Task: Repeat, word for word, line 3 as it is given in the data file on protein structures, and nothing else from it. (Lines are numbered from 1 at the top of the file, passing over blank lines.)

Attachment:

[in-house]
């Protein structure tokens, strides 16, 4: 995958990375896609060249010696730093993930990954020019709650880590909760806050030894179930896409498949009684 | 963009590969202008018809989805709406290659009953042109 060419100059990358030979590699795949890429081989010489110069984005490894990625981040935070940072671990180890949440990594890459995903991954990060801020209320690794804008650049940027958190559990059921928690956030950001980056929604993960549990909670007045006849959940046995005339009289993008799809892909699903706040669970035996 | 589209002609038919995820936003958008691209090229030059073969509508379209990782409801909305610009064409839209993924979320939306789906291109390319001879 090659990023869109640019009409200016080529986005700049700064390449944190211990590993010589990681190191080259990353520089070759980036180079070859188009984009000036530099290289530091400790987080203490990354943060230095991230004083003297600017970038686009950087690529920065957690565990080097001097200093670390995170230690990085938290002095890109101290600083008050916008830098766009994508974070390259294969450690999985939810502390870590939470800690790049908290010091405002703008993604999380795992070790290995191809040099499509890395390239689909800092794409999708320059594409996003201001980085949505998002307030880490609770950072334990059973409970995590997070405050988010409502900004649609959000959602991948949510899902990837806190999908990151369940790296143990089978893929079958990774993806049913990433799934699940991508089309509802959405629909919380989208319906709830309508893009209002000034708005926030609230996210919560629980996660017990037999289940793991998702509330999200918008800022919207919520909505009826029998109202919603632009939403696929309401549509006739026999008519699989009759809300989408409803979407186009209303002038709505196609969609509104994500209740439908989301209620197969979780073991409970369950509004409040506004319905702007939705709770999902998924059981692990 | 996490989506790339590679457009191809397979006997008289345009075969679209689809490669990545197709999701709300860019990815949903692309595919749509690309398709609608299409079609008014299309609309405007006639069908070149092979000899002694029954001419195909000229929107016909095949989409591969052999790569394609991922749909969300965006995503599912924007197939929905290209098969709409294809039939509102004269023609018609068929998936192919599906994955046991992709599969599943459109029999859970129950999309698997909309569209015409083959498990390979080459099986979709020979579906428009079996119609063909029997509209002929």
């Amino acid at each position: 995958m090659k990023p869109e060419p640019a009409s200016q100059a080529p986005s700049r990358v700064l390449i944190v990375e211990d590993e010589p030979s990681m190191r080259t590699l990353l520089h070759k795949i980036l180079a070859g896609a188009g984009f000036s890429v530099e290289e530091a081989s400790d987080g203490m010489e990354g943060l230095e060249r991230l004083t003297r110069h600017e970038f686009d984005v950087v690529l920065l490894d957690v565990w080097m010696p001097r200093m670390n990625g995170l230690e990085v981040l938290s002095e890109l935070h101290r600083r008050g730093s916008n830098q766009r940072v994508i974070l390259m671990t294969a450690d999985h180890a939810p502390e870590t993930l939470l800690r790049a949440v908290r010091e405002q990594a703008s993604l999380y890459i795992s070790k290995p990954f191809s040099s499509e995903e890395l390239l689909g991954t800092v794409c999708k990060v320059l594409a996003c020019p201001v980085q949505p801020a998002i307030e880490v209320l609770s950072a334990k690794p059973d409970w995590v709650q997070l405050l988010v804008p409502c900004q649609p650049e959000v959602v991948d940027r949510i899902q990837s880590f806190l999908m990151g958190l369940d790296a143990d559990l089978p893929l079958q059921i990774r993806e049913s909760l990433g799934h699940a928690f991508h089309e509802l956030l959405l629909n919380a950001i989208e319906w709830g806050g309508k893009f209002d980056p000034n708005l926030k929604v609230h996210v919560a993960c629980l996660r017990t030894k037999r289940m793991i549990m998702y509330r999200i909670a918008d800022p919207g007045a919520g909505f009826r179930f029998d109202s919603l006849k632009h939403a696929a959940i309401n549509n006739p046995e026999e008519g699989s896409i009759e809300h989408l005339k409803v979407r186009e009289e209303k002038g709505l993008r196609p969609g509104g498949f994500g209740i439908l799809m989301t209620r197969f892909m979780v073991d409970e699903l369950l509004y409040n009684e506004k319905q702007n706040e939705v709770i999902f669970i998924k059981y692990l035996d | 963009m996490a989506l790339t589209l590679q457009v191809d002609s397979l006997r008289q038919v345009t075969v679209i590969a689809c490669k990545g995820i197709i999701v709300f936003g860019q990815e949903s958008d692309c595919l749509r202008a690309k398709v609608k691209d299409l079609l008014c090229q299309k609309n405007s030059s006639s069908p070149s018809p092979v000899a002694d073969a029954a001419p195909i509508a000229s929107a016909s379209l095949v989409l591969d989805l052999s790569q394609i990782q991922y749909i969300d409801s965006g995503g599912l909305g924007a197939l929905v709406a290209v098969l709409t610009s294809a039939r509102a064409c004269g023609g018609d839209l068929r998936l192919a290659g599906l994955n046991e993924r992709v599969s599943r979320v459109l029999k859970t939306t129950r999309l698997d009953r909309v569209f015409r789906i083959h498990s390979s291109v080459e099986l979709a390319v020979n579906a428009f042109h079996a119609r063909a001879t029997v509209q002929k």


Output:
């Amino acid at each position: 995958m090659k990023p869109e060419p640019a009409s200016q100059a080529p986005s700049r990358v700064l390449i944190v990375e211990d590993e010589p030979s990681m190191r080259t590699l990353l520089h070759k795949i980036l180079a070859g896609a188009g984009f000036s890429v530099e290289e530091a081989s400790d987080g203490m010489e990354g943060l230095e060249r991230l004083t003297r110069h600017e970038f686009d984005v950087v690529l920065l490894d957690v565990w080097m010696p001097r200093m670390n990625g995170l230690e990085v981040l938290s002095e890109l935070h101290r600083r008050g730093s916008n830098q766009r940072v994508i974070l390259m671990t294969a450690d999985h180890a939810p502390e870590t993930l939470l800690r790049a949440v908290r010091e405002q990594a703008s993604l999380y890459i795992s070790k290995p990954f191809s040099s499509e995903e890395l390239l689909g991954t800092v794409c999708k990060v320059l594409a996003c020019p201001v980085q949505p801020a998002i307030e880490v209320l609770s950072a334990k690794p059973d409970w995590v709650q997070l405050l988010v804008p409502c900004q649609p650049e959000v959602v991948d940027r949510i899902q990837s880590f806190l999908m990151g958190l369940d790296a143990d559990l089978p893929l079958q059921i990774r993806e049913s909760l990433g799934h699940a928690f991508h089309e509802l956030l959405l629909n919380a950001i989208e319906w709830g806050g309508k893009f209002d980056p000034n708005l926030k929604v609230h996210v919560a993960c629980l996660r017990t030894k037999r289940m793991i549990m998702y509330r999200i909670a918008d800022p919207g007045a919520g909505f009826r179930f029998d109202s919603l006849k632009h939403a696929a959940i309401n549509n006739p046995e026999e008519g699989s896409i009759e809300h989408l005339k409803v979407r186009e009289e209303k002038g709505l993008r196609p969609g509104g498949f994500g209740i439908l799809m989301t209620r197969f892909m979780v073991d409970e699903l369950l509004y409040n009684e506004k319905q702007n706040e939705v709770i999902f669970i998924k059981y692990l035996d | 963009m996490a989506l790339t589209l590679q457009v191809d002609s397979l006997r008289q038919v345009t075969v679209i590969a689809c490669k990545g995820i197709i999701v709300f936003g860019q990815e949903s958008d692309c595919l749509r202008a690309k398709v609608k691209d299409l079609l008014c090229q299309k609309n405007s030059s006639s069908p070149s018809p092979v000899a002694d073969a029954a001419p195909i509508a000229s929107a016909s379209l095949v989409l591969d989805l052999s790569q394609i990782q991922y749909i969300d409801s965006g995503g599912l909305g924007a197939l929905v709406a290209v098969l709409t610009s294809a039939r509102a064409c004269g023609g018609d839209l068929r998936l192919a290659g599906l994955n046991e993924r992709v599969s599943r979320v459109l029999k859970t939306t129950r999309l698997d009953r909309v569209f015409r789906i083959h498990s390979s291109v080459e099986l979709a390319v020979n579906a428009f042109h079996a119609r063909a001879t029997v509209q002929k």